• CCG cluster has moved the £10m cost of hosting GP at Hand to its bottom line and warned of cuts to other services
  • Comes after NHS England assurance of financial support for 2018-19 fails to materialise
  • Concerns financial problem could worsen amid GP at Hand’s expansion into Birmingham

Local commissioners are expecting a £10m hit for hosting digital practice Babylon GP at Hand and could be forced to cut other services after a promised NHS England bailout failed to materialise.

Papers to a joint meeting of a north west London clinical commissioning group collaborative on Tuesday moved the rapidly rising cost of hosting GP at Hand patients from being just a risk to a £10m hit on their joint bottom line for 2018-19.

The decision was based on diminishing confidence in NHS England’s assurances that the spiralling costs associated with GP at Hand would be “fully mitigated” this year.

One paper noted that if “the mitigation [does] not materialise there will be a material worsening of the financial position of the CCG, potentially jeopardising other health and care services in Hammersmith & Fulham”.

Hammersmith and Fulham CCG, part of the north west London CCG collaborative, has been struggling to cope with the impact of hosting GP at Hand, a single Fulham practice that uses digital provider Babylon Health’s video consultation service to attract out of area patients.

Since GP at Hand fully launched in 2017, the practice’s patient list has grown from about 4,000 to more than 40,000 patients, with the vast majority drawn from other parts of London.

As the host CCG, Hammersmith and Fulham has to pay for these new patients’ NHS healthcare, despite most of them living and receiving much of their care outside the CCG’s catchment.

The north west London CCGs have all agreed to help Hammersmith and Fulham meet the cost for patients living in their area. But, so far, other London CCGs have refused, leaving a £10.2m unfunded financial hole for 2018-19.

A paper to the north west London CCG meeting on Tuesday stated NHS England had told Hammersmith and Fulham CCG that GP at Hand will be “cost neutral” but it has also told other London CCGs they will not be expected to pay for GP at Hand patients living in their area.

Responding to HSJ, a Hammersmith and Fulham CCG spokesman said: “We have previously presented the costs arising from patients outside north west London registering for GP at Hand as a risk, as our expectation was that the impact would be cost-neutral to Hammersmith and Fulham CCG.

“As this has not yet been resolved, we are now presenting the £10m cost as part of our financial deficit.”

Without a financial bailout or additional changes in payment rules, the CCG’s financial difficulties are likely to continue. NHS England cleared GP at Hand to expand into Birmingham last month, which potentially means Hammersmith and Fulham will have to pay for health services delivered to patients living in Birmingham.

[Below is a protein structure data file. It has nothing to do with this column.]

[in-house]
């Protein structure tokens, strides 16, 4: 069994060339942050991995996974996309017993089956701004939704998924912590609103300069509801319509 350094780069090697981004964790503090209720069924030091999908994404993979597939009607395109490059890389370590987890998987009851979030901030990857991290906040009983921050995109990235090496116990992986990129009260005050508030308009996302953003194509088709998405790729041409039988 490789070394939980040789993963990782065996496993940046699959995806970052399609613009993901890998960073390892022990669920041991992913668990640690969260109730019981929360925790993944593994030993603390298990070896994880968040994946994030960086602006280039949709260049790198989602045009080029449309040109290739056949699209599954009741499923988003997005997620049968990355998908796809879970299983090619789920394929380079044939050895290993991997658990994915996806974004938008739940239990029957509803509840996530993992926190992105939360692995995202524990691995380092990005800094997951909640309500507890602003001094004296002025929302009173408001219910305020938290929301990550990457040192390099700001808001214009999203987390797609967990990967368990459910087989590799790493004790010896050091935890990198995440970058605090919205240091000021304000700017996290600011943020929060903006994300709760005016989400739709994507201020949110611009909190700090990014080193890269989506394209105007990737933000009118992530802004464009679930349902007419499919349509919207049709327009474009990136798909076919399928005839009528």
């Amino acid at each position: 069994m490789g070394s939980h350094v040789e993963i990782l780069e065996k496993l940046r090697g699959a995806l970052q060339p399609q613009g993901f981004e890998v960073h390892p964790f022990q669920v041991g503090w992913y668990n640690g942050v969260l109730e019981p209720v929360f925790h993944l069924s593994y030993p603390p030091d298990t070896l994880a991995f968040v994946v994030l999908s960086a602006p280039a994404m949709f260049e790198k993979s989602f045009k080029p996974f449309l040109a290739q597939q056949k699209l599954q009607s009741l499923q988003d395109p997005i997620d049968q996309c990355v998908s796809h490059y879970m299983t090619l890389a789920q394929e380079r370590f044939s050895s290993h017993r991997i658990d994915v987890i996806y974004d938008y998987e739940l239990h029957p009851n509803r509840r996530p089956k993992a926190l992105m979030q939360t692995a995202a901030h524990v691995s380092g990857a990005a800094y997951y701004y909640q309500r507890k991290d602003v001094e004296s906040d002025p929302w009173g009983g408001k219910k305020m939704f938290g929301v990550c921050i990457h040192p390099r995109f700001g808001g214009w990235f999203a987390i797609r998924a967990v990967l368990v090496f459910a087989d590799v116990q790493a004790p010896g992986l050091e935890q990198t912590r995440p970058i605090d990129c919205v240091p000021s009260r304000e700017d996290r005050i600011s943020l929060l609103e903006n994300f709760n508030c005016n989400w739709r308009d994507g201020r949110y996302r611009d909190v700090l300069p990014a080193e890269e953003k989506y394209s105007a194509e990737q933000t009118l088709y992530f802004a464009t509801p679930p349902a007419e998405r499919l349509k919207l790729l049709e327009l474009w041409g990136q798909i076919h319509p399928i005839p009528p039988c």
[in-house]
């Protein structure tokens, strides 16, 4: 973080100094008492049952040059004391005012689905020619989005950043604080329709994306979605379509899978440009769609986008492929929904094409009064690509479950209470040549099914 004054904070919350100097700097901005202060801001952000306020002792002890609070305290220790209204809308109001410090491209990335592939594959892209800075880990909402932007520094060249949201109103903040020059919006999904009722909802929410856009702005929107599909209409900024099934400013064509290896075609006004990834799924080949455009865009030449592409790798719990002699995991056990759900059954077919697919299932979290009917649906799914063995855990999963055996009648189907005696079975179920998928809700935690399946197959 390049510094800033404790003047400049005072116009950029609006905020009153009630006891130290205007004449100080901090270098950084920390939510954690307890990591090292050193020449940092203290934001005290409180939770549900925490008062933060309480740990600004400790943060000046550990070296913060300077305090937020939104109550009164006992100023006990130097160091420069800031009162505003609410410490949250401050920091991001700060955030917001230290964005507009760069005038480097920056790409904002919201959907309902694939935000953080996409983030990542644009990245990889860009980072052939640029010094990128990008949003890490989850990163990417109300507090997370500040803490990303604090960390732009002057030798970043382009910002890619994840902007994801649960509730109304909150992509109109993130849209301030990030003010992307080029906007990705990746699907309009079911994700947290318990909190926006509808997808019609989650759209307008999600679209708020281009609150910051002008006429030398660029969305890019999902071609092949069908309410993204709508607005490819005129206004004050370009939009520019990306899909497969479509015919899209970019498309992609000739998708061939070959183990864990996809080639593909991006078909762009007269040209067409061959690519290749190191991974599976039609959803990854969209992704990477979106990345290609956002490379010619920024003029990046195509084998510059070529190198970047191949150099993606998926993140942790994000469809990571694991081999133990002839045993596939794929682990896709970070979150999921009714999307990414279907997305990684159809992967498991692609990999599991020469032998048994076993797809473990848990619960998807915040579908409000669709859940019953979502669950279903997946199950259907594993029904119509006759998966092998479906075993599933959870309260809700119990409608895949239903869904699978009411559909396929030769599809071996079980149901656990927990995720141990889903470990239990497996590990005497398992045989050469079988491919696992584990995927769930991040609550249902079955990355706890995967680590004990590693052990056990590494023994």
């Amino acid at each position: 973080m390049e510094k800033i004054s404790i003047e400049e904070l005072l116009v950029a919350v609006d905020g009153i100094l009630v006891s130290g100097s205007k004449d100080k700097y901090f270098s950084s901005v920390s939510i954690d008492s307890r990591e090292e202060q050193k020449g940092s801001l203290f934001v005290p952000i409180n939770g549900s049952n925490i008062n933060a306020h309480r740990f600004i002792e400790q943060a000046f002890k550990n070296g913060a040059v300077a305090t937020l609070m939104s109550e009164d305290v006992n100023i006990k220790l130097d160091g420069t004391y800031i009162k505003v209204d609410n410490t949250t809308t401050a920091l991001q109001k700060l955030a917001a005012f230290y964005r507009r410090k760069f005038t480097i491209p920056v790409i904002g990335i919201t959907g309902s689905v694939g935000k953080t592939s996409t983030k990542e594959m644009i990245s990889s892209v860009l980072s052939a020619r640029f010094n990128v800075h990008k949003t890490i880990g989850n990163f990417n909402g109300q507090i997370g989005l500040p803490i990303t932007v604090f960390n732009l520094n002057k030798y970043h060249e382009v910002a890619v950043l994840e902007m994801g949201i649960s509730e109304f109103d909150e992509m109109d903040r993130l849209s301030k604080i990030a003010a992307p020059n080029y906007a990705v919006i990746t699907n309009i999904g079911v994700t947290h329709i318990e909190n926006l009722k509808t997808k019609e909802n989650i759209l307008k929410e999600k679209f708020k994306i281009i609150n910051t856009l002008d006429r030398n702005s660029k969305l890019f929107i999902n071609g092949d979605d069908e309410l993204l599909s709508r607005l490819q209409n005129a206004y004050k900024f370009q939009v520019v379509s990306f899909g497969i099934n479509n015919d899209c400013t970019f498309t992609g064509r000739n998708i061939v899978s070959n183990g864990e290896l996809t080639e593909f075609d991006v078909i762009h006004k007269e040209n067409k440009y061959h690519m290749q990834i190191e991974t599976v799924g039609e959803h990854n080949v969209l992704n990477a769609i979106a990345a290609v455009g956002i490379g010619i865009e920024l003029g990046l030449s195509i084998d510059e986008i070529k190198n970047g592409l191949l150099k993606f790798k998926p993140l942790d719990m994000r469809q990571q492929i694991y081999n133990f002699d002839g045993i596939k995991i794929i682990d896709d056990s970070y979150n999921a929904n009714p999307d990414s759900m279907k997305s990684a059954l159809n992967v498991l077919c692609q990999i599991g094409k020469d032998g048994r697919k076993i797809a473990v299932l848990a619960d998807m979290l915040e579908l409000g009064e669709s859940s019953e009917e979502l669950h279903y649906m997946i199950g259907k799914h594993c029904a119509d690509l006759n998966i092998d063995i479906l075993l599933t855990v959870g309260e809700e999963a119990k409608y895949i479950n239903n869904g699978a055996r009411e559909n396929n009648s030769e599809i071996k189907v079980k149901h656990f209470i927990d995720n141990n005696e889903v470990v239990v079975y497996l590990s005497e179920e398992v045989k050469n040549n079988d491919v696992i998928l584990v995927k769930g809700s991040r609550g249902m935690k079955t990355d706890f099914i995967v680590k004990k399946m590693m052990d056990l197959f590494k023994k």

Minutes for Hammersmith and Fulham CCG’s primary care committee meeting last month stated that “the committee also highlighted that extending the service to Birmingham would put additional financial pressure on the CCG and were concerned that there was still no resolution to the current, in-year funding issues”.

NHS England has been approached for comment on this story.

What is GP at Hand?

Babylon GP at Hand is a service offered by a partnership between a Fulham-based practice – formerly called Dr S Jefferies and Partners – and digital health provider Babylon Health.

It offers physical GP appointments to NHS patients from several clinics in London, but most patients are seen via free video appointment on their smartphone.

The practice holds a general medical service contract and makes use of the national GP choice policy in combination with its video appointments and extensive advertising to attract and register patients from outside the immediate catchment of its physical surgeries.

While GP at Hand has been operating since late 2016, it has expanded substantially since late 2017, growing its patient list from about 4,000 to more than 40,000.

In February 2019, it was cleared to expand into Birmingham. It has plans to expand into Manchester, Leeds and Southampton.

GP at Hand patients are disproportionately younger than the national average and most live in other parts of London, although that will change as it expands.

Its rapid growth has prompted concerns among GPs, regulators and commissioners that the service could fragment patient care and destabilise the primary care system by undermining the financial viability of GP practices that are losing patients, as well as CCGs struggling with the sudden shift in costs.

Hammersmith and Fulham CCG and NHS England have commissioned Ipsos MORI to conduct an independent evaluation of the GP at Hand model, which is due by the end of March 2019.